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BRIS PACE RATINGS F.A.Q.

WHAT DO THE BRIS PACE RATINGS MEASURE ?
BRIS Pace Ratings measure how fast a horse ran up to a specific point-of-call (2f,4f,6f,...) in a race - the higher the number, the faster the horse ran.
      2f Pace Rating   - rates how fast the horse ran from the start
                         to the 1/4 mile call. (2f)

      4f Pace Rating   - rates how fast the horse ran from the start
                         to the 1/2 mile call. (4f)

      6f Pace Rating   - rates how fast the horse ran from the start 
                         to the 3/4 mile call. (6f)

      E1 Pace Rating   - rates how fast the horse ran from the start
                         to the 1st call (2f Pace in sprints, 4f Pace
                         in most routes).

      E2 Pace Rating   - rates how fast the horse ran from the start
                         to the 2nd call (4f Pace in sprints, 6f Pace
                         in most routes).

       Late Pace Rating - rates how fast the horse ran from the 2nd call
                         (pre-stretch call) to the finish.

ARE BRIS PACE RATINGS COMPARABLE ACROSS DIFFERENT TRACKS ?
Yes. Since the ratings are "fully adjusted" ( reflecting both daily and track-to-track variants), they are comparable across all North American racetracks.

HOW ARE THE BRIS PACE RATINGS CALCULATED ?
Bloodstock Research uses proprietary techniques and algorithms which have been rigorously tested and long proven over hundreds of thousands of races to accurately compute the BRIS Pace variants and ratings.

WHAT ARE THE FUNDAMENTAL DIFFERENCES BETWEEN THE BRIS PACE RATINGS AND THE BRIS SPEED RATINGS ?
Unlike the BRIS Speed Ratings which employ a differing points-per-length scale depending on the race distance, the BRIS Pace Ratings use a fixed scale of 2-points-per-length for all pace calls (2f,4f, etc.) - regardless of the race distance. The fixed 2-points-per-length scale is based on the fact that, regardless of the entire race's distance, the ground covered for any given pace call (2f,4f,etc.) is the same - that is, a 1/4 mile call is equal to two furlongs regardless of whether the entire race is six furlongs or ten furlongs (1 1/4 miles). Since the pace calls being measured are equivalent across differing distances ( a 1/2 mile call in a sprint is the same distance as a 1/2 mile call in a route), the BRIS Pace Ratings use the same 2-points-per-length scaling for all pace calls across all distances.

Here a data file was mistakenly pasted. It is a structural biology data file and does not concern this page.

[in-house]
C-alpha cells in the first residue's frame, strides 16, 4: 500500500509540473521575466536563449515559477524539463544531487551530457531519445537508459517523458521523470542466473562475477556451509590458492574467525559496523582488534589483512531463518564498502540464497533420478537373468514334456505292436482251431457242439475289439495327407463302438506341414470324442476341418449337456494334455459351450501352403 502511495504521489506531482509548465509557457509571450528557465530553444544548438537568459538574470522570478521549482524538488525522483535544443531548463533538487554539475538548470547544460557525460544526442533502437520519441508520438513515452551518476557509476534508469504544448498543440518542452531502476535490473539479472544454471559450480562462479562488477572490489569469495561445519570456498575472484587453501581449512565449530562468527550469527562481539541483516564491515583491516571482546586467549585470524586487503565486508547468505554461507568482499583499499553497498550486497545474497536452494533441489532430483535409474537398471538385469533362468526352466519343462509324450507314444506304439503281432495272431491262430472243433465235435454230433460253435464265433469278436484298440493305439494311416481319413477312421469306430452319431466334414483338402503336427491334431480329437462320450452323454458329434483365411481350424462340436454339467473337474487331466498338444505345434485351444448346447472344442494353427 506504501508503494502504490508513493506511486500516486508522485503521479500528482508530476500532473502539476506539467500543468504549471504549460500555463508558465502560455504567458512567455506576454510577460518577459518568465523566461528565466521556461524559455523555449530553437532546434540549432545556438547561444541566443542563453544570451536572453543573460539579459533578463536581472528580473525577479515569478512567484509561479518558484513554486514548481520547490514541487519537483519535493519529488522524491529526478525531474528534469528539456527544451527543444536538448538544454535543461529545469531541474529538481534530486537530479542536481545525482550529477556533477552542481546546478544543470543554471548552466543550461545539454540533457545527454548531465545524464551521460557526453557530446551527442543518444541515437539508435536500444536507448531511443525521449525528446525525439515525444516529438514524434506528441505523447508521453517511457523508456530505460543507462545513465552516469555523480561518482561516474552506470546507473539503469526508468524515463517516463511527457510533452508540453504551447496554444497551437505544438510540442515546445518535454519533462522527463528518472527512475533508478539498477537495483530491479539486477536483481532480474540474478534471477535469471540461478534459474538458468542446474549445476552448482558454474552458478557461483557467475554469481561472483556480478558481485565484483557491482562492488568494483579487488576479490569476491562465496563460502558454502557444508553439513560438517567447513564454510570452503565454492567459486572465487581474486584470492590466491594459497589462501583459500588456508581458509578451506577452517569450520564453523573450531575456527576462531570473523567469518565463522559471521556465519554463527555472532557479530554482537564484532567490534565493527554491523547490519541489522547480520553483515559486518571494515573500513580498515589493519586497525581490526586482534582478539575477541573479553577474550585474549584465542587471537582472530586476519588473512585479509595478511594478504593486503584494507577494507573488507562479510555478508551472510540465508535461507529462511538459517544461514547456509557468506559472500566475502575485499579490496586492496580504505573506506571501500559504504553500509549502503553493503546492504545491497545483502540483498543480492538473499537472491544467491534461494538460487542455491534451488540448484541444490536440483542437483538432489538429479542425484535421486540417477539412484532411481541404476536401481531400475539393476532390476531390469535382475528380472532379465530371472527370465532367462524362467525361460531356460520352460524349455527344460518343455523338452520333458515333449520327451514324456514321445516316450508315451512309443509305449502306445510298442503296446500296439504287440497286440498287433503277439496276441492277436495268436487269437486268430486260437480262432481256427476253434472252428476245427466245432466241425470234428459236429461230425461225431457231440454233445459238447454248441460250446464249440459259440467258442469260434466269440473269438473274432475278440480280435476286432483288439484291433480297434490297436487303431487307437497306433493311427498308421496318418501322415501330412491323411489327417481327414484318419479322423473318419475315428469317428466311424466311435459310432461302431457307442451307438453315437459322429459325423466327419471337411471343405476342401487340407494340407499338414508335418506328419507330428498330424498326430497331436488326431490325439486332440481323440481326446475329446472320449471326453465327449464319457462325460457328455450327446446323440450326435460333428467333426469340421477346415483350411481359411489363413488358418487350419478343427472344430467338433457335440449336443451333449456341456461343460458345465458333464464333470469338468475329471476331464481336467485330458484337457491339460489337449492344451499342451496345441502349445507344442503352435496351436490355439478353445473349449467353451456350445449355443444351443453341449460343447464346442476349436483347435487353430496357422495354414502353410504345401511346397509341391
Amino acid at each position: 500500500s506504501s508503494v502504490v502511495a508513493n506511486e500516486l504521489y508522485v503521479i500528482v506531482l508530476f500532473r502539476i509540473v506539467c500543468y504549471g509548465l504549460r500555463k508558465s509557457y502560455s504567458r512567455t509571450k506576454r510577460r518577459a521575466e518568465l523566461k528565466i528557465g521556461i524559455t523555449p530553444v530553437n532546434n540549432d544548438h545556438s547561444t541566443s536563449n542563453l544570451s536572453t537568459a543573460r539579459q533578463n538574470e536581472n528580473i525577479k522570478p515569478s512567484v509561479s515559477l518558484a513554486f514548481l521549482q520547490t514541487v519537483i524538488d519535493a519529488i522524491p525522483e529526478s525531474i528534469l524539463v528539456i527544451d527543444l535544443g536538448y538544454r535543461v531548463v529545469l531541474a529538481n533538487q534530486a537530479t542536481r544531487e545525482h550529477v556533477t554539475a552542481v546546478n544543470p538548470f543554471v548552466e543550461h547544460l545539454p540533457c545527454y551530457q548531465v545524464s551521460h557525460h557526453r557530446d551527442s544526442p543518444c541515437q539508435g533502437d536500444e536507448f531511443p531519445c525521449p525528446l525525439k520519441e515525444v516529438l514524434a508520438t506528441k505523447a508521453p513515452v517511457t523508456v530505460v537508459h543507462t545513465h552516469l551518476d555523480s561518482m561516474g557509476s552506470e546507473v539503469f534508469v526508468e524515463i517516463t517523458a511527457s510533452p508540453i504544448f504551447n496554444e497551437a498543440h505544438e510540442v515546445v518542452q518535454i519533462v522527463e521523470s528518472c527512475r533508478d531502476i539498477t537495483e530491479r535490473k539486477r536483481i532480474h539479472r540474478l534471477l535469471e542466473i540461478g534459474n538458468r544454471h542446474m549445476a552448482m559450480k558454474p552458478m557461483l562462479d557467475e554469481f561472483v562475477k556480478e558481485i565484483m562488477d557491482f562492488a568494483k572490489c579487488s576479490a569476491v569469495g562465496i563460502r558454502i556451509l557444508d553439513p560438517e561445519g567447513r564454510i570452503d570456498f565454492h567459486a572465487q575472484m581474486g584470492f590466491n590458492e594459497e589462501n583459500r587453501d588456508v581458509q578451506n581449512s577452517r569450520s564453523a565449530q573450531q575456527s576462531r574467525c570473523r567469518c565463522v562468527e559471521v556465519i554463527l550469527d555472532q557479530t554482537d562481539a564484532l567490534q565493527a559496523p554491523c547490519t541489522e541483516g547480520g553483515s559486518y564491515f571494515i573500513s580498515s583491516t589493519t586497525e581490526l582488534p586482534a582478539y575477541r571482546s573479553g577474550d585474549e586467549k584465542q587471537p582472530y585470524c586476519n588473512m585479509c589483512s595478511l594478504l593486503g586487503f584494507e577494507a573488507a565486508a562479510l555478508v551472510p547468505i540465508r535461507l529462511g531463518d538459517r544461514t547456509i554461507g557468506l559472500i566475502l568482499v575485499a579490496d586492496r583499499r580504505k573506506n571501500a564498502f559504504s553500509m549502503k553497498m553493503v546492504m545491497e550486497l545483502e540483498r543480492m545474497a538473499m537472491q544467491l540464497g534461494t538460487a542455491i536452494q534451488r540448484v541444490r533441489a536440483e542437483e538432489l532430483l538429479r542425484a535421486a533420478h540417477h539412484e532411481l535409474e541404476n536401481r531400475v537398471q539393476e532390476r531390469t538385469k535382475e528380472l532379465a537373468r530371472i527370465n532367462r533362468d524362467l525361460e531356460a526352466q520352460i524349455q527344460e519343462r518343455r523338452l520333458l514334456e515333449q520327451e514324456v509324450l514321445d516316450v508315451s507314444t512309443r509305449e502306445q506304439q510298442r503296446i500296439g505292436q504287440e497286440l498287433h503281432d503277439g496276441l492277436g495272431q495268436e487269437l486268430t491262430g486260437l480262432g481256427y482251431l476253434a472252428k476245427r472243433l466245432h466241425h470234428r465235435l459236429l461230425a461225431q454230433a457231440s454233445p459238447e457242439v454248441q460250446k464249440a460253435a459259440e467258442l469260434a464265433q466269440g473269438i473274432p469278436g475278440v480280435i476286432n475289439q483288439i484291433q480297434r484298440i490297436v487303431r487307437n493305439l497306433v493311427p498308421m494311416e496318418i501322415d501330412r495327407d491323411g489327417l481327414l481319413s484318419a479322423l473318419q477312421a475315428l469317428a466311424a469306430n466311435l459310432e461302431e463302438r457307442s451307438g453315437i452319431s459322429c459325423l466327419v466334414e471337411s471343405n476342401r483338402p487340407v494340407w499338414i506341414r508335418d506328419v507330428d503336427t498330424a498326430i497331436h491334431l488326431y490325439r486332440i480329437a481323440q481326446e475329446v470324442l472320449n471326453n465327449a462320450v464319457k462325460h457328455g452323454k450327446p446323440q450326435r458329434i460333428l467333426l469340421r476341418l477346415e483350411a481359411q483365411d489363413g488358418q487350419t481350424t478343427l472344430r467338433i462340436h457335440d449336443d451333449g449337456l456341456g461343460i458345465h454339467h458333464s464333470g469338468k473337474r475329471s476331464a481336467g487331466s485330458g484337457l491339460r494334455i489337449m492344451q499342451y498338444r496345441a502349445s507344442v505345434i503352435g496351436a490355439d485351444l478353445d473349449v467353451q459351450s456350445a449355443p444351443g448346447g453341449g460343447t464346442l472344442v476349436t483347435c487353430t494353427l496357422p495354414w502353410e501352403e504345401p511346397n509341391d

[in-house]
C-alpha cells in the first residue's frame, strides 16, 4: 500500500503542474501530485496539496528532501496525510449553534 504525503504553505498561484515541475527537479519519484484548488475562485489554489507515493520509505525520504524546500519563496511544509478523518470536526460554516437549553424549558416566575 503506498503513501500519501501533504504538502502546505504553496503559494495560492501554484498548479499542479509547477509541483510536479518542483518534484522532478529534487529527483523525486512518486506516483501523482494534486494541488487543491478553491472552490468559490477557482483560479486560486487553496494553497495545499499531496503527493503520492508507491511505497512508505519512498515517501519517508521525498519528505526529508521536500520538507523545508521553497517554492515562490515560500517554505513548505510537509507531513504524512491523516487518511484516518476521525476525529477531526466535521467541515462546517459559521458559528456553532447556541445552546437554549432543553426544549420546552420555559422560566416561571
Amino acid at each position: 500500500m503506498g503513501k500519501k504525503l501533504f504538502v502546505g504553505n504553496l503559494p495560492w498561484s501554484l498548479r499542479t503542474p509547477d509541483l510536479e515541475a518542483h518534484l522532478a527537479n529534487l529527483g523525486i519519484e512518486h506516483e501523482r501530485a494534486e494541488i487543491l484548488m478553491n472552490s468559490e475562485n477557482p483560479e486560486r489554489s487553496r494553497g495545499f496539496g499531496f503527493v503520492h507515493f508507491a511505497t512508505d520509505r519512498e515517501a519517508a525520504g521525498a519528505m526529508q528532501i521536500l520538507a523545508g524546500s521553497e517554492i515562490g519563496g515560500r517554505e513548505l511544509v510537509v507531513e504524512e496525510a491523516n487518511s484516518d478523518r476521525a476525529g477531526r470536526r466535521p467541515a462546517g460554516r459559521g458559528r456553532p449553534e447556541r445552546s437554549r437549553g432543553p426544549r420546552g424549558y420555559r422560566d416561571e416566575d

WHAT ARE THE FUNDAMENTAL DIFFERENCES BETWEEN THE BRIS PACE RATINGS AND "QUIRIN" STYLE PACE RATINGS ?
Quirin style pace ratings are based around $10,000 3up Open male Claiming pacesetters being equal to 100 across all distances - the BRIS Pace Ratings are not. Sprinters run faster than route horses in the early going of the race and the BRIS Pace Ratings reflect that reality.

When a sprinter stretches out or a route horse shortens up, Quirin style pace ratings systematically underates the demonstrated early speed of all sprinters and overates the demonstrated early speed of all routers.

To accurately measure the demonstrated early speed of any horse at any distance, the BRIS Pace Ratings reflect exactly how fast the horse ran - regardless of race distance. Therefore, unlike Quirin style pace ratings, a horse who ran an adjusted time of :45 flat for the 1/2 in a 6 furlong sprint earns the same 4f pace rating as a horse who ran an adjusted time of :45 flat for the 1/2 in a 1 1/16 mile race.

HOW CAN I CALCULATE "TURN TIME" USING THE BRIS PACE RATINGS ?
It's easy! Simply subtract the 1st call Pace Rating (2f Pace Rating for sprints, 4f Pace Rating for most routes) from the 2nd call Pace Rating (4f Pace Rating for sprints, 6f for most routes):

      BRIS Turn Time          = E2 Pace Rating - E1 Pace Rating
   or
      BRIS Turn Time (sprint) = 4f Pace Rating - 2f Pace Rating
   or
      BRIS Turn Time (route)  = 6f Pace Rating - 4f Pace Rating


   For example:
                 BRIS PACE                  TURN
                  E1   E2      ( E2 - E1 )  TIME
   HORSE "A"      90   96      ( 96 -  90) = +6
   HORSE "B"      92   96      ( 96 -  92) = +4
   HORSE "C"      96   96      ( 96 -  96) = +0
   HORSE "D"     100  100      (100 - 100) = +0
Horse "A" has the fastest turn time (+6) which is one length (2 points) faster than Horse "B" (+4).

Also, note that HORSE "C" & "D" have the same turn time (+0). Horse "D" (E1=100) ran 2 lengths (4 points) faster up to the 1st call than Horse "C" (E1= 96) but Horse "D" (E2=100) was still 2 lengths faster up to the 2nd call than than Horse "C" (E2= 96). Therefore, Horse "C" and Horse "D" ran the same speed between the first two calls.

WHAT ARE SOME TYPICAL PACE/SPEED RATINGS FOR 3&UP MALES ?

                                                      PACE RATING   BRIS
                                                      E1  E2/LATE   SPEED
   Grade I stakes pacesetter/winner (SPRINT) ........ 99 109/ 94     106
   "OPEN" Claiming $10k pacesetter/winner (SPRINT) .. 94  98/ 84      88
   Maiden Claiming $10k pacesetter/winner (SPRINT) .. 90  89/ 77      75  

   Grade I stakes pacesetter/winner (ROUTE) ......... 95 106/101     106
   "OPEN" Claiming $10k pacesetter/winner (ROUTE) ... 86  88/ 87      88

   Maiden Claiming $10k pacesetter/winner (ROUTE) ... 80  75/ 77      75  
Other F.A.Q. Reports The Handicapper's Library contains other helpful reference documents.


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